GLOBALISATION: IMPLICATIONS FOR HEALTH CARE DELIVERY IN DEVELOPING COUNTRIES Prof

  • Louise de Villiers
  • Published 2008

Abstract

Globalisation entails a rapid increase in economic, technological and cultural exchange, which flows from economically and technologically dominant nations to less dominant nations. Many of the underlying principles of globalisation are contradictory to traditional values. Globalisation could aggravate marginalisation of vulnerable communities in Africa. On the other hand globalisation is regarded to provide developing and under-developed nations an opportunity to escape from a cycle of under-development, poverty, inadequate access to health care, and ill health. Health care professionals could contribute towards optimising the benefits of globalisation towards enhancing health and development in their communities. This requires that they reconceptualise their roles and the nature of health sciences education programmes. The author discusses the main characteristics of globalisation, and its implications for developing countries and traditional lifestyles.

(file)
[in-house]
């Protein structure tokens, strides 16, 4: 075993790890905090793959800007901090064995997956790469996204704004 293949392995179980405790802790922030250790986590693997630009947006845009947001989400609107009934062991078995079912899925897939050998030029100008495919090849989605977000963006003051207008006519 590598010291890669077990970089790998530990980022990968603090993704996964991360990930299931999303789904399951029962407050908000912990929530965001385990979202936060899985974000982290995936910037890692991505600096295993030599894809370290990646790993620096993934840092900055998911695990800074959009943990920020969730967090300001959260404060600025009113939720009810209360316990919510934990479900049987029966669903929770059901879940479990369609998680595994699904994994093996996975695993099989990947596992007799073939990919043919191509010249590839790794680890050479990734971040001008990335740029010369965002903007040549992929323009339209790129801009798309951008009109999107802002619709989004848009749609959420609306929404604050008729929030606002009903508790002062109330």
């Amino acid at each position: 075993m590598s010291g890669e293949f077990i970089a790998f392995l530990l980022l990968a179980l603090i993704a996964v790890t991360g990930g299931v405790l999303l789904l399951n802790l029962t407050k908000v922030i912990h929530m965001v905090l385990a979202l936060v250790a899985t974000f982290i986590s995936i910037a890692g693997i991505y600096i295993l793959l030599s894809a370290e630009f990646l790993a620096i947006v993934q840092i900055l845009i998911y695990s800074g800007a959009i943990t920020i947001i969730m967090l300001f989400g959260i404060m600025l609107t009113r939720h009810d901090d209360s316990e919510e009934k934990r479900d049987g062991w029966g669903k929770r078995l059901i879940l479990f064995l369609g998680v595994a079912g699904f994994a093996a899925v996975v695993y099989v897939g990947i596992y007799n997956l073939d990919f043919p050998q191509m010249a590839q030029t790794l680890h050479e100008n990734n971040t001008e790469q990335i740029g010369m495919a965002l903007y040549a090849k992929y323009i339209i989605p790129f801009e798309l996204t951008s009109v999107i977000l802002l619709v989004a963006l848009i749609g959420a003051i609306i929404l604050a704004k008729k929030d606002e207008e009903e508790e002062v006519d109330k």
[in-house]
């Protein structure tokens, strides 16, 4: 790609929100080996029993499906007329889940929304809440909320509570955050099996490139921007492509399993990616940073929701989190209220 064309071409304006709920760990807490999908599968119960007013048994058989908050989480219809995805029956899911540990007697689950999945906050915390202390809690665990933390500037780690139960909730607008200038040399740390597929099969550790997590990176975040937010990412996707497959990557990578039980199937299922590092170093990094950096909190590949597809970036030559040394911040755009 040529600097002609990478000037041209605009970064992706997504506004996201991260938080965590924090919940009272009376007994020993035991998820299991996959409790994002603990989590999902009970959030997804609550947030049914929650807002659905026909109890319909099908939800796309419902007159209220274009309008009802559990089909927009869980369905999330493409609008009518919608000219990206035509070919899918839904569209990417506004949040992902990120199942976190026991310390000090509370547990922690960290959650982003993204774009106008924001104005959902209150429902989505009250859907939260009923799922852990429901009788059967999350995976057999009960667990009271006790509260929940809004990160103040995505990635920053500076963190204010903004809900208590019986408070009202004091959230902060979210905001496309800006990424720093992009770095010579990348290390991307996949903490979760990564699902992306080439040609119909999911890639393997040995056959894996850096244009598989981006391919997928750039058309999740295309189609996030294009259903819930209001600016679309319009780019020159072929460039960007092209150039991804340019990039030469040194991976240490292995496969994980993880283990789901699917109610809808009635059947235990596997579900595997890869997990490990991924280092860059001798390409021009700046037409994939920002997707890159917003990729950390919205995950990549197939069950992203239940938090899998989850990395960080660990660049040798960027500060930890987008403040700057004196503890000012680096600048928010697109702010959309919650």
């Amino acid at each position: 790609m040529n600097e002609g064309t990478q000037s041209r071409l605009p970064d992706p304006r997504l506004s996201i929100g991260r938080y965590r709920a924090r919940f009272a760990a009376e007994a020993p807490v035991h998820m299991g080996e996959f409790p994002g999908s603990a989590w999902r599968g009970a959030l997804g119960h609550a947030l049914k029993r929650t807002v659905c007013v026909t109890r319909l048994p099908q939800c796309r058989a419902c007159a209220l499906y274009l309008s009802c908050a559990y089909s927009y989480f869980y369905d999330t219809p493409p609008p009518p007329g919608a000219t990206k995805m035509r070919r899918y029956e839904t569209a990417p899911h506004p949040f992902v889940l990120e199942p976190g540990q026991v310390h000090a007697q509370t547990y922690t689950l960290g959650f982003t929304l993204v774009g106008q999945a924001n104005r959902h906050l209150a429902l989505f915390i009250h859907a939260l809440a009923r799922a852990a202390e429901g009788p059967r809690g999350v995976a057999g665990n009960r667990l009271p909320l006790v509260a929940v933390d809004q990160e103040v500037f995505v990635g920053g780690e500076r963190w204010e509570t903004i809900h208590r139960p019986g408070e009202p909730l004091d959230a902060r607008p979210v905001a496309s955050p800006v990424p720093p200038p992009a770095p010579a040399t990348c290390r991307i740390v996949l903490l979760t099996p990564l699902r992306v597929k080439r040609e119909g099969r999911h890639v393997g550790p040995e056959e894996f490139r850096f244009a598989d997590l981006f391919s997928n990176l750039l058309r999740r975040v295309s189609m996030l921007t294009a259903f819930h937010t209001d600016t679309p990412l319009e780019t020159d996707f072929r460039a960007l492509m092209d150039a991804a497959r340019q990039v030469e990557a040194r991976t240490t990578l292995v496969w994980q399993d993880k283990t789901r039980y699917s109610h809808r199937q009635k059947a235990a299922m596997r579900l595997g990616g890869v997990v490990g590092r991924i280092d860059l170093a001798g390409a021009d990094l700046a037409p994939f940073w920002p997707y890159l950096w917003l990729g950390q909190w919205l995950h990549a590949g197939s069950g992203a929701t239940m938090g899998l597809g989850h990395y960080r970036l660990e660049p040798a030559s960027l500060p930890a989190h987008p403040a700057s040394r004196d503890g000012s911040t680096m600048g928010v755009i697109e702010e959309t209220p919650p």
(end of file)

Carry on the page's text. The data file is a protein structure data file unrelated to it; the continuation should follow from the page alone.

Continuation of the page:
Cite this paper

@inproceedings{Villiers2008GLOBALISATIONIF, title={GLOBALISATION: IMPLICATIONS FOR HEALTH CARE DELIVERY IN DEVELOPING COUNTRIES Prof}, author={Louise de Villiers}, year={2008} }